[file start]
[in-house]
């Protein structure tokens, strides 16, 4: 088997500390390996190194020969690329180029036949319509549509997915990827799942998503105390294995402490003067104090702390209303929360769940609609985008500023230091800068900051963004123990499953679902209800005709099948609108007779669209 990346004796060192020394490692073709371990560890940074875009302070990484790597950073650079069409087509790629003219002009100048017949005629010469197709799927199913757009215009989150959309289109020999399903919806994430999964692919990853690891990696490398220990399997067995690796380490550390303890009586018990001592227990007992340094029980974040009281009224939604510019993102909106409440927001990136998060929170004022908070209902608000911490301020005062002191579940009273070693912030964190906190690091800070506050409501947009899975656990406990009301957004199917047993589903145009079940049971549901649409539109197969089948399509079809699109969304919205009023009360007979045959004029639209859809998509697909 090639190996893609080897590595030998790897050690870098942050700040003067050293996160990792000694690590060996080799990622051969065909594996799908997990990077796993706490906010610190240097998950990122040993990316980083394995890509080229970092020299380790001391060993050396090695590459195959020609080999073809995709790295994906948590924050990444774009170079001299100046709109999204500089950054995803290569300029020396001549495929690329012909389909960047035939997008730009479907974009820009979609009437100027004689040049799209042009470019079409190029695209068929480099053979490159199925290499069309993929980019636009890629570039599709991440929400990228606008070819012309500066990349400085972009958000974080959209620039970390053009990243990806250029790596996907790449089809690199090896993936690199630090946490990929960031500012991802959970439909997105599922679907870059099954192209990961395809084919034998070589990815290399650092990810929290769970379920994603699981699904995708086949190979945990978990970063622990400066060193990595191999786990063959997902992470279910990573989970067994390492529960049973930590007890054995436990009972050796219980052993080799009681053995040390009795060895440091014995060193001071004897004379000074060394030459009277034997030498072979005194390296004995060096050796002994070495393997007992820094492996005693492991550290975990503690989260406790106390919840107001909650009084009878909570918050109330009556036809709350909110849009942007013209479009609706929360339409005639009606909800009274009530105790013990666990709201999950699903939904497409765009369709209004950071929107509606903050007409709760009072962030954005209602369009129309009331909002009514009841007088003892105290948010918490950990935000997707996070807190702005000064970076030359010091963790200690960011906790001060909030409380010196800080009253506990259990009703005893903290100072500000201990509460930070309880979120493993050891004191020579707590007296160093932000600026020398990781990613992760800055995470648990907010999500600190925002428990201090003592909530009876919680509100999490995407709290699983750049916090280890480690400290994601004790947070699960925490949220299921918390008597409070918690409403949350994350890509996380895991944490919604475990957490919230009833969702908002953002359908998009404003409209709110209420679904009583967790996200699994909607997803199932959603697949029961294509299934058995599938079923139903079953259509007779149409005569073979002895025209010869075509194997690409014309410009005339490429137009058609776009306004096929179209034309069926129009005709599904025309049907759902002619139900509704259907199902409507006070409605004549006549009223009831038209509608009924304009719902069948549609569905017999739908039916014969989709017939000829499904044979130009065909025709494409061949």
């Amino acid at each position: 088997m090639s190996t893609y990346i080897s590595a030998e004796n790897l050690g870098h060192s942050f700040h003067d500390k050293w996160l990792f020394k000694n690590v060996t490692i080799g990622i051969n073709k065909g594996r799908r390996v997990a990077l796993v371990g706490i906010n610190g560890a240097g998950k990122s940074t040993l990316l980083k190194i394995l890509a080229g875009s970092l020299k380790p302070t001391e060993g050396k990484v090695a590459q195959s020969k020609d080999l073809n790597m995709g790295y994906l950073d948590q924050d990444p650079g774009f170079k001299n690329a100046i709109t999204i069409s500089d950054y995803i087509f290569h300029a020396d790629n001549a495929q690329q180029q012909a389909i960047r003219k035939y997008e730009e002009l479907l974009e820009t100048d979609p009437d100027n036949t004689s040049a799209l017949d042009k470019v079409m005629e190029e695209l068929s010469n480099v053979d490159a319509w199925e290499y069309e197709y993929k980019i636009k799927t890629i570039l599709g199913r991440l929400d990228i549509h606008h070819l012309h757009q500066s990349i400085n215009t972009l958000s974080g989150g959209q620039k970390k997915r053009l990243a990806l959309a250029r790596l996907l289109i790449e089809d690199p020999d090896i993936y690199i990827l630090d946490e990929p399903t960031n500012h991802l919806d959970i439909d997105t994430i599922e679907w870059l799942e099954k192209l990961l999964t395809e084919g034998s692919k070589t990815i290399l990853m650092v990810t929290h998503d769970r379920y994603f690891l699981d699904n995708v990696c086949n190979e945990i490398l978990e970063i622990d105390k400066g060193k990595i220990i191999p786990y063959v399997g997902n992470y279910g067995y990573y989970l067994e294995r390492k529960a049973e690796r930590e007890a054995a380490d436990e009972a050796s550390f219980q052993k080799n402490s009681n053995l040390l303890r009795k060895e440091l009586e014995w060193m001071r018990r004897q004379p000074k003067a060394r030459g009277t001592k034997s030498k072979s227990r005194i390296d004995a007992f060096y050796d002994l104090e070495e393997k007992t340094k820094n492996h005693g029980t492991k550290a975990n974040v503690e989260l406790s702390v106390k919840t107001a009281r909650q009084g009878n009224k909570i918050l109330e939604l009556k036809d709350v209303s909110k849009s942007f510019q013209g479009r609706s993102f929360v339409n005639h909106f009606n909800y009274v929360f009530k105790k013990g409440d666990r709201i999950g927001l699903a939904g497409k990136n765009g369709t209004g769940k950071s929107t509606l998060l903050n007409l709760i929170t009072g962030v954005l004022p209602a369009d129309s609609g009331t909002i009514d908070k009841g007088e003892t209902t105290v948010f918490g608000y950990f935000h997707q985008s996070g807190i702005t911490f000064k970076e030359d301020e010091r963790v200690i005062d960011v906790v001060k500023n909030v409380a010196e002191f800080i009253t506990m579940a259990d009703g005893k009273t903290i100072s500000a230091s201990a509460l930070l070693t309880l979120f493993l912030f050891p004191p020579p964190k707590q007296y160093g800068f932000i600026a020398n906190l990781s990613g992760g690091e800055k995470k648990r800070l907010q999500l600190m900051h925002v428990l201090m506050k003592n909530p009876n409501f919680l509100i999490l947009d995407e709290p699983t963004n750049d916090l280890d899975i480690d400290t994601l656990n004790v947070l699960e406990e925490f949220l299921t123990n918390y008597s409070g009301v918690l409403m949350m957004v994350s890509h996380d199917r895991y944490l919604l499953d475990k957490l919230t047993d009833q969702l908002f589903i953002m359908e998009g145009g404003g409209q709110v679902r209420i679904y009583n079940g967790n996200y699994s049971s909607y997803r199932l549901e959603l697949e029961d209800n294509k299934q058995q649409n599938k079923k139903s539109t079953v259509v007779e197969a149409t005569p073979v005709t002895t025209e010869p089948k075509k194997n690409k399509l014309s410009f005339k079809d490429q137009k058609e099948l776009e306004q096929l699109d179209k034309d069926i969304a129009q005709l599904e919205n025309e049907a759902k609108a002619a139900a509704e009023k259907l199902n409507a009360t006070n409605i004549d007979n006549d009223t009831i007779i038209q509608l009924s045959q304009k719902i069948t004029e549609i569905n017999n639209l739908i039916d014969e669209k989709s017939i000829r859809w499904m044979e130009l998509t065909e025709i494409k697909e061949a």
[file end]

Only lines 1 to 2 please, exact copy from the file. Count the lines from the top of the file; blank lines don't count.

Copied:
[in-house]
């Protein structure tokens, strides 16, 4: 088997500390390996190194020969690329180029036949319509549509997915990827799942998503105390294995402490003067104090702390209303929360769940609609985008500023230091800068900051963004123990499953679902209800005709099948609108007779669209 990346004796060192020394490692073709371990560890940074875009302070990484790597950073650079069409087509790629003219002009100048017949005629010469197709799927199913757009215009989150959309289109020999399903919806994430999964692919990853690891990696490398220990399997067995690796380490550390303890009586018990001592227990007992340094029980974040009281009224939604510019993102909106409440927001990136998060929170004022908070209902608000911490301020005062002191579940009273070693912030964190906190690091800070506050409501947009899975656990406990009301957004199917047993589903145009079940049971549901649409539109197969089948399509079809699109969304919205009023009360007979045959004029639209859809998509697909 090639190996893609080897590595030998790897050690870098942050700040003067050293996160990792000694690590060996080799990622051969065909594996799908997990990077796993706490906010610190240097998950990122040993990316980083394995890509080229970092020299380790001391060993050396090695590459195959020609080999073809995709790295994906948590924050990444774009170079001299100046709109999204500089950054995803290569300029020396001549495929690329012909389909960047035939997008730009479907974009820009979609009437100027004689040049799209042009470019079409190029695209068929480099053979490159199925290499069309993929980019636009890629570039599709991440929400990228606008070819012309500066990349400085972009958000974080959209620039970390053009990243990806250029790596996907790449089809690199090896993936690199630090946490990929960031500012991802959970439909997105599922679907870059099954192209990961395809084919034998070589990815290399650092990810929290769970379920994603699981699904995708086949190979945990978990970063622990400066060193990595191999786990063959997902992470279910990573989970067994390492529960049973930590007890054995436990009972050796219980052993080799009681053995040390009795060895440091014995060193001071004897004379000074060394030459009277034997030498072979005194390296004995060096050796002994070495393997007992820094492996005693492991550290975990503690989260406790106390919840107001909650009084009878909570918050109330009556036809709350909110849009942007013209479009609706929360339409005639009606909800009274009530105790013990666990709201999950699903939904497409765009369709209004950071929107509606903050007409709760009072962030954005209602369009129309009331909002009514009841007088003892105290948010918490950990935000997707996070807190702005000064970076030359010091963790200690960011906790001060909030409380010196800080009253506990259990009703005893903290100072500000201990509460930070309880979120493993050891004191020579707590007296160093932000600026020398990781990613992760800055995470648990907010999500600190925002428990201090003592909530009876919680509100999490995407709290699983750049916090280890480690400290994601004790947070699960925490949220299921918390008597409070918690409403949350994350890509996380895991944490919604475990957490919230009833969702908002953002359908998009404003409209709110209420679904009583967790996200699994909607997803199932959603697949029961294509299934058995599938079923139903079953259509007779149409005569073979002895025209010869075509194997690409014309410009005339490429137009058609776009306004096929179209034309069926129009005709599904025309049907759902002619139900509704259907199902409507006070409605004549006549009223009831038209509608009924304009719902069948549609569905017999739908039916014969989709017939000829499904044979130009065909025709494409061949």